Scientists have produced the first fine-detail molecular blueprints of a bacterial enzyme known as Lit, which is suspected to play a “stealthy” role in the progression of infection by reducing the immune response.
Blueprints such as these allow drug designers to uncover potential weaknesses in bacterial arsenals as they seek to develop new therapeutics that may help us win the war against antibiotic resistance.
The study, led by scientists from the School of Biochemistry and Immunology and the Trinity Biomedical Sciences Institute (TBSI) at Trinity, has just been published by leading international journal Nature Communications.
Lipoproteins and their role in bacterial infection
Lipoproteins serve diverse functions in the bacterial cell. Some are essential for survival while some play an important role by engaging with the innate immune response of the host.
The growing list of enzymes responsible for building lipoproteins includes the recently discovered Lit (lipoprotein intramolecular transacylase), which creates a specific lipoprotein that “cools the immune response” – raising the likelihood that Lit enables the bacteria to gain a foothold in the host by stealth.
With a view to understanding how Lit functions at the molecular level, the Trinity-led team has just produced Lit’s all-important, high-resolution crystal structure from Bacillus cereus – a common bacteria found in soil and food.
Combined with other analytical techniques, molecular dynamics simulations and quantum mechanics approaches, the team now has a detailed understanding of how it functions.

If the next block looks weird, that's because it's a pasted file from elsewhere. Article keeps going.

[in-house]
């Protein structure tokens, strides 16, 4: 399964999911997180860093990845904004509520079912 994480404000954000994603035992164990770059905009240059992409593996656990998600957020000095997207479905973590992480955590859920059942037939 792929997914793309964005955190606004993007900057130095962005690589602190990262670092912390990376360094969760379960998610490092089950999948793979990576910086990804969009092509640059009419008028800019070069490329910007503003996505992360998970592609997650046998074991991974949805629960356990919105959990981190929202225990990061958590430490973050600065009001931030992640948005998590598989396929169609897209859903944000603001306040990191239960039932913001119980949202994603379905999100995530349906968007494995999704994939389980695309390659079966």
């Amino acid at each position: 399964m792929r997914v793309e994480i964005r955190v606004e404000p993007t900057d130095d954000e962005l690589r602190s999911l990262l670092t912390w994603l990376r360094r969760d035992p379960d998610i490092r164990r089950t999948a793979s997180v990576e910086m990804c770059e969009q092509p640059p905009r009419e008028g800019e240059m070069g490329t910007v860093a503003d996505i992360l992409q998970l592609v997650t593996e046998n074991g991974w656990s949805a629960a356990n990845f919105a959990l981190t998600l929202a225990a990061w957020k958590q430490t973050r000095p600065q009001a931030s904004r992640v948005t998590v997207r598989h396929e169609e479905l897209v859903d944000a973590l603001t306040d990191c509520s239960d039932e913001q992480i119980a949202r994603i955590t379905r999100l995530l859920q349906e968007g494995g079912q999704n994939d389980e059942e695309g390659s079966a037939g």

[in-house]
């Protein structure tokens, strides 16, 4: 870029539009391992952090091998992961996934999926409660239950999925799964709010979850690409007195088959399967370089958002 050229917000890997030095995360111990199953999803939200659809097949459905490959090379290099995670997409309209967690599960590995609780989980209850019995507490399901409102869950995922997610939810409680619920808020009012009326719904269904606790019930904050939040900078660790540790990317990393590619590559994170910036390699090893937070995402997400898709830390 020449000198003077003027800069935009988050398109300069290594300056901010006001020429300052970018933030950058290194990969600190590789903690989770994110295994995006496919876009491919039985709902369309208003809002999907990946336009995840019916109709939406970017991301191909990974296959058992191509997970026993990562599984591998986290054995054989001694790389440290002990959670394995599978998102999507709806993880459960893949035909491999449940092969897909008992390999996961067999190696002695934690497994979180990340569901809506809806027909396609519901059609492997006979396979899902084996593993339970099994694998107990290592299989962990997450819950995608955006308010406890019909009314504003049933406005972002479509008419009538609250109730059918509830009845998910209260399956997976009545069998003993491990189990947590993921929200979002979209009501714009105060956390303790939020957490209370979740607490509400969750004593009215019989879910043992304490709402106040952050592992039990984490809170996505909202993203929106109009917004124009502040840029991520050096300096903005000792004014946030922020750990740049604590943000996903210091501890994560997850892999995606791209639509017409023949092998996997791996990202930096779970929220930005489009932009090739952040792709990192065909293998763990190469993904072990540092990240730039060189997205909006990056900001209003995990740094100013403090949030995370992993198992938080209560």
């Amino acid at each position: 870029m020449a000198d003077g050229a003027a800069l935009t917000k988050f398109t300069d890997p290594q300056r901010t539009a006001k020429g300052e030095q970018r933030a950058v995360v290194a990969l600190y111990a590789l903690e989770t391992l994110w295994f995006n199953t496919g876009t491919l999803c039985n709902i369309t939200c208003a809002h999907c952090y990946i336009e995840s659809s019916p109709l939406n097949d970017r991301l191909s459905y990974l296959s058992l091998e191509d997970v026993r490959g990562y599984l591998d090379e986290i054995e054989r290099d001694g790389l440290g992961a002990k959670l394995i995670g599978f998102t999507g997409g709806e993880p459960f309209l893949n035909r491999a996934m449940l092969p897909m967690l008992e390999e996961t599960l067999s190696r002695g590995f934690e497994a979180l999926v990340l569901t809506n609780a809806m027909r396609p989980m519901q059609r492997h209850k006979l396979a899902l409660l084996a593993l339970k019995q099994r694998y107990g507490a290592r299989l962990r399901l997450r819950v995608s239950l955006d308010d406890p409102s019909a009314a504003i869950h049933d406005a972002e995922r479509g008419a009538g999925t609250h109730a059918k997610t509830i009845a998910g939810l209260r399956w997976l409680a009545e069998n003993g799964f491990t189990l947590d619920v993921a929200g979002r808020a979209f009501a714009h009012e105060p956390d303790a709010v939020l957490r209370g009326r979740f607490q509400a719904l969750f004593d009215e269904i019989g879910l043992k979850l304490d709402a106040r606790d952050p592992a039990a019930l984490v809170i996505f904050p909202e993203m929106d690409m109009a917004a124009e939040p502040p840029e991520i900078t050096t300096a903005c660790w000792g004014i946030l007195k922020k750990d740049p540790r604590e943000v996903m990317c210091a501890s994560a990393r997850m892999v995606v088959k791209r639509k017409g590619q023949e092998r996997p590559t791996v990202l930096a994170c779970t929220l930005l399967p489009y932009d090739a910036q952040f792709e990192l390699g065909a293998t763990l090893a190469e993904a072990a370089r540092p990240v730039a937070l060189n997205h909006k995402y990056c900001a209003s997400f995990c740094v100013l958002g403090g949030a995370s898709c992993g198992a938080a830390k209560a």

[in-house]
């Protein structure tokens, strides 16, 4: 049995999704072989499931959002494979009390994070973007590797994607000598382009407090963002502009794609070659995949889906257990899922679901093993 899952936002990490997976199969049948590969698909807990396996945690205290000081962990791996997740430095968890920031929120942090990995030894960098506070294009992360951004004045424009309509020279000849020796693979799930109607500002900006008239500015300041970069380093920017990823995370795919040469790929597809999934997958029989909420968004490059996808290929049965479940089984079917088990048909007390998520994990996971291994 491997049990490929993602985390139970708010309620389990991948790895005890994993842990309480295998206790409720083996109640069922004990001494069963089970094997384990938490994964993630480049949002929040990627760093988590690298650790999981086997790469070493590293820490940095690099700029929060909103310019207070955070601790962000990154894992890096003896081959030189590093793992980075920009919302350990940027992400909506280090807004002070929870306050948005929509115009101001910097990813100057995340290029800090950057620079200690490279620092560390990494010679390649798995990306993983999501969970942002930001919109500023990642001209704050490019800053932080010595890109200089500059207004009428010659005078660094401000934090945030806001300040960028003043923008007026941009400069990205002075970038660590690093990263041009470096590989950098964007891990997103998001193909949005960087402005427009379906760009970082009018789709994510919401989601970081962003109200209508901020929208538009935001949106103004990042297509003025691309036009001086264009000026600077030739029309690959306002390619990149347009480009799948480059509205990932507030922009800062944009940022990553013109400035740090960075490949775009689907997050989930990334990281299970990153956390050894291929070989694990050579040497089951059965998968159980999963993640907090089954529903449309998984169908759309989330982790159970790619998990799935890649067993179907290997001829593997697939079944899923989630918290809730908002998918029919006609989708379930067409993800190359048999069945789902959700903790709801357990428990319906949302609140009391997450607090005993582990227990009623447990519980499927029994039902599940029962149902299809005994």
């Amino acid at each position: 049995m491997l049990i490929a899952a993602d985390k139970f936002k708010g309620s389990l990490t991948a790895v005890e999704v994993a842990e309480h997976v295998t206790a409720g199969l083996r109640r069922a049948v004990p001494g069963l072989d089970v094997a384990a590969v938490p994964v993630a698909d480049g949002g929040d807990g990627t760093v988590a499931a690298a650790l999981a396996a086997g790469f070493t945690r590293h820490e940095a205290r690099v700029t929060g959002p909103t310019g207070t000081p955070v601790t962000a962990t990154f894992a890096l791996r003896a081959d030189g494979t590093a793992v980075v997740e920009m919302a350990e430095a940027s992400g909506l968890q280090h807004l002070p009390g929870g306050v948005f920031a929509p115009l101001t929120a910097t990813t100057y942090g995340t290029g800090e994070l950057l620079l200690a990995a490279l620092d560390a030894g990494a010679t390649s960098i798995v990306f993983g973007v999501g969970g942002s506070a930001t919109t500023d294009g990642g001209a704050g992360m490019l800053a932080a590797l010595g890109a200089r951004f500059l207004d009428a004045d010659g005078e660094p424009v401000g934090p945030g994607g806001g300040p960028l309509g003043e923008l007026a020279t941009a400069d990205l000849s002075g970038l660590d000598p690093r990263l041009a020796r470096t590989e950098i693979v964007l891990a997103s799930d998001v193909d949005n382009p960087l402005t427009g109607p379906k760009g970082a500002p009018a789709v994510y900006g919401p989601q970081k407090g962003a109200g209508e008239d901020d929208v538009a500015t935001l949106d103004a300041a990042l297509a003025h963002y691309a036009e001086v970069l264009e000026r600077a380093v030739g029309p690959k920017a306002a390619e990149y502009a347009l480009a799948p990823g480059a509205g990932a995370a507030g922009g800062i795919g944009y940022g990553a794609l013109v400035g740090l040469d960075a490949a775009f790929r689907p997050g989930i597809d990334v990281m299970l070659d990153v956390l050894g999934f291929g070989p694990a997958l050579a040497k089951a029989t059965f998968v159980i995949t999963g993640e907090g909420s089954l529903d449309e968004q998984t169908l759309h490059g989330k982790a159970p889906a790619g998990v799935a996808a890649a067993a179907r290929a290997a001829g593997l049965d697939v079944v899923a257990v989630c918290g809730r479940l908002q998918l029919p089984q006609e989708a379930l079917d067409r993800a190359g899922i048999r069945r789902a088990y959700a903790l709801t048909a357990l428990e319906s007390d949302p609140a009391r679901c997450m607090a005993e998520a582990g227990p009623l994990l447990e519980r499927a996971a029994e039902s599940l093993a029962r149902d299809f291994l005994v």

Professor Martin Caffrey, Fellow Emeritus (Trinity and TBSI), is the senior author of the research. Underlining its significance and potential societal impact, he said:
“We believe Lit is very likely a virulence factor, negatively impacting host immune response to infection. As such, it could well turn out to be an important target for the development of critically needed antibiotics against which resistance is much less likely to evolve. And it is no exaggeration to say that antibiotic resistance poses a genuine, growing threat to our society.
“With a high-resolution crystal structure and a strong foundation for understanding how it functions in bacterial cells, we are in a similar position to where we were four years ago when we published similar work concerning a related lipoprotein processing enzyme, known as lipoprotein signal peptidase II (or LspA). LspA is currently under intense scrutiny as an antibiotic target by several research groups – including ours in TBSI – and by a number of pharmaceutical companies.”
This research was supported by funding from Science Foundation Ireland, the Irish Research Council, the German Research Foundation, the European Union ’s Horizon 2020 research and innovation programme under the Marie-Sk?odowska-Curie grants agreement, and the Northern Ireland Department of Agriculture, Environment and Rural Affairs.